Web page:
Ag Commissioner Troxler joins N.C. Forest Service to celebrate 100 years of service


Agriculture Commissioner Steve Troxler (R) presents a proclamation from Gov. McCrory to Scott Bissette, assistant commissioner over the N.C. Forest Service.

RALEIGH — The N.C. Forest Service celebrated its 100th anniversary Tuesday at Clemmons Educational State Forest in Clayton. Agriculture Commissioner Steve Troxler presented a proclamation from Gov. Pat McCrory recognizing the N.C. Forest Service for its century of service to the state.

“Much has changed in North Carolina over the past 100 years,” Troxler said. “The dedication of the Forest Service has not.”

In 1915 the General Assembly created the Forest Service, which now has over 650 employees and a presence in every county. The Forest Service exists to fight wildfires, provide woodland management advice, address forest insect and disease issues, educate young people about the importance of the state’s forests and the role of the private landowner, and “bring the forest experience to urban landscapes.”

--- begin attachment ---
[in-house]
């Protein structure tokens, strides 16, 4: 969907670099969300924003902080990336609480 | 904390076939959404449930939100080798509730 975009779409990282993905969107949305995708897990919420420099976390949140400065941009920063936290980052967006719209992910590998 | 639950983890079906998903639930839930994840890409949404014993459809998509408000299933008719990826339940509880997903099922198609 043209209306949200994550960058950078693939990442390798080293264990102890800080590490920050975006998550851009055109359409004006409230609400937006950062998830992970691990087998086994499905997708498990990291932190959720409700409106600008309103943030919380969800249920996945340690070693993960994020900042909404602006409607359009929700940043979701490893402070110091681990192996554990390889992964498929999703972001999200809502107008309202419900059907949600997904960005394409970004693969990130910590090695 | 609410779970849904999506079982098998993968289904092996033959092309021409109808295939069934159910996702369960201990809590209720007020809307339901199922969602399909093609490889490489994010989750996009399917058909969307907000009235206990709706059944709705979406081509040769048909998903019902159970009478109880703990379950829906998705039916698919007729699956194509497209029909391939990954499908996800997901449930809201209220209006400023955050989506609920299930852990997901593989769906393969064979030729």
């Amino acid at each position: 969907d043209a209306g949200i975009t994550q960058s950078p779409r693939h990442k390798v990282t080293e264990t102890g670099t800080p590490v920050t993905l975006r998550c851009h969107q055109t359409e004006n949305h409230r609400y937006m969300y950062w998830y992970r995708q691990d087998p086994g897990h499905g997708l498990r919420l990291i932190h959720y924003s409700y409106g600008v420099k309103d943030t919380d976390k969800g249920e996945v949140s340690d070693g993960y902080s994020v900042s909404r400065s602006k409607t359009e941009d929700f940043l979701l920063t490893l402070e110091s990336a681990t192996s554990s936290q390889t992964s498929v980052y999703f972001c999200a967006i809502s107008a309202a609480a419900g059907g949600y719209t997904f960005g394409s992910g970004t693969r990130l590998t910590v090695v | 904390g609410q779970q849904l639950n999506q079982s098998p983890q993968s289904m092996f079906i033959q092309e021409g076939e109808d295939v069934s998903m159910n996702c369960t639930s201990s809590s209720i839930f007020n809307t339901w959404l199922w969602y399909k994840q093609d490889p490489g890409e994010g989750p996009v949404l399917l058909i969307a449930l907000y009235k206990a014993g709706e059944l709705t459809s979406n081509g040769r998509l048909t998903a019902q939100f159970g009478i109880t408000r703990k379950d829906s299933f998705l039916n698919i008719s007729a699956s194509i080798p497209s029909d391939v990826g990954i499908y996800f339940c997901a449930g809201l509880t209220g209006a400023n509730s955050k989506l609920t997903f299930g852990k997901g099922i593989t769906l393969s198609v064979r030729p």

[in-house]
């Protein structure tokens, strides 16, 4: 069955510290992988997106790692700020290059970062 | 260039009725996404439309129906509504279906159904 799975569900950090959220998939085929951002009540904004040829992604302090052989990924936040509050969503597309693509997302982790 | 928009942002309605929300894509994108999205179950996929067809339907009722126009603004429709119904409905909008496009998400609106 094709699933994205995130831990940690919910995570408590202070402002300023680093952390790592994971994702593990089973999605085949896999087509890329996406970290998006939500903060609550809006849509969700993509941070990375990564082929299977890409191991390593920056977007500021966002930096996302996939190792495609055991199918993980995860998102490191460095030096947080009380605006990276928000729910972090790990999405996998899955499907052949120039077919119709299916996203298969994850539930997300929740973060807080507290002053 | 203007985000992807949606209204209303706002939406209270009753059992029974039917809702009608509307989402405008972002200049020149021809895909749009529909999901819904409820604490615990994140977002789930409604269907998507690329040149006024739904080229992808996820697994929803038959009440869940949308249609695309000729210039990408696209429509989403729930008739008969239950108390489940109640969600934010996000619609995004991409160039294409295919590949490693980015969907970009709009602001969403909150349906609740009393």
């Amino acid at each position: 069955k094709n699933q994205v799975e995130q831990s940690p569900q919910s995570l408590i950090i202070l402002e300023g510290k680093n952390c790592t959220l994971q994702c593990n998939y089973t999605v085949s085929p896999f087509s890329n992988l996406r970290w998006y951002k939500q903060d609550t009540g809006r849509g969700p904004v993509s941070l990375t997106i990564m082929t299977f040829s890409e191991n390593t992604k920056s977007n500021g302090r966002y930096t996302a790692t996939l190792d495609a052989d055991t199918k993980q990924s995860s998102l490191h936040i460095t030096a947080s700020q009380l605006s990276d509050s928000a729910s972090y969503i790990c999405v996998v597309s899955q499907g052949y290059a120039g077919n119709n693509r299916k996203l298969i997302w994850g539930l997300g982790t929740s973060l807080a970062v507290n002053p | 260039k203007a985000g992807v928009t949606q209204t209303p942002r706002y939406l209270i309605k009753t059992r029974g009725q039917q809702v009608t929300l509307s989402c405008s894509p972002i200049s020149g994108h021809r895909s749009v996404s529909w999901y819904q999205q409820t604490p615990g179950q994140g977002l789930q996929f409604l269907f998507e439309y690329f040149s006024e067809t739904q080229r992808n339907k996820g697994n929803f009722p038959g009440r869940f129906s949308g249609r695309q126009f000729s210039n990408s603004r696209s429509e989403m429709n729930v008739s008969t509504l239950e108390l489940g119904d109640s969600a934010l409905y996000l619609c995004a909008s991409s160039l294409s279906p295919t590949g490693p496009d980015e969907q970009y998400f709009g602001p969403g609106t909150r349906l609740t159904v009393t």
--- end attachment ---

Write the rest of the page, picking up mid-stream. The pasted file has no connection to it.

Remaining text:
John S. Holmes was named North Carolina’s first state forester in 1915; today the state forester is David Lane. “The N.C. Forest Service has provided invaluable service to the state in its first century,” Lane said, “and we look forward to leaving a strong forest legacy for future generations to enjoy.”

The General Assembly moved the Forest Service from the N.C. Department of Environment and Natural Resources to the Agriculture Department in 2011. Troxler said Tuesday that the two agencies fit naturally together. “Forestry is agriculture,” he said.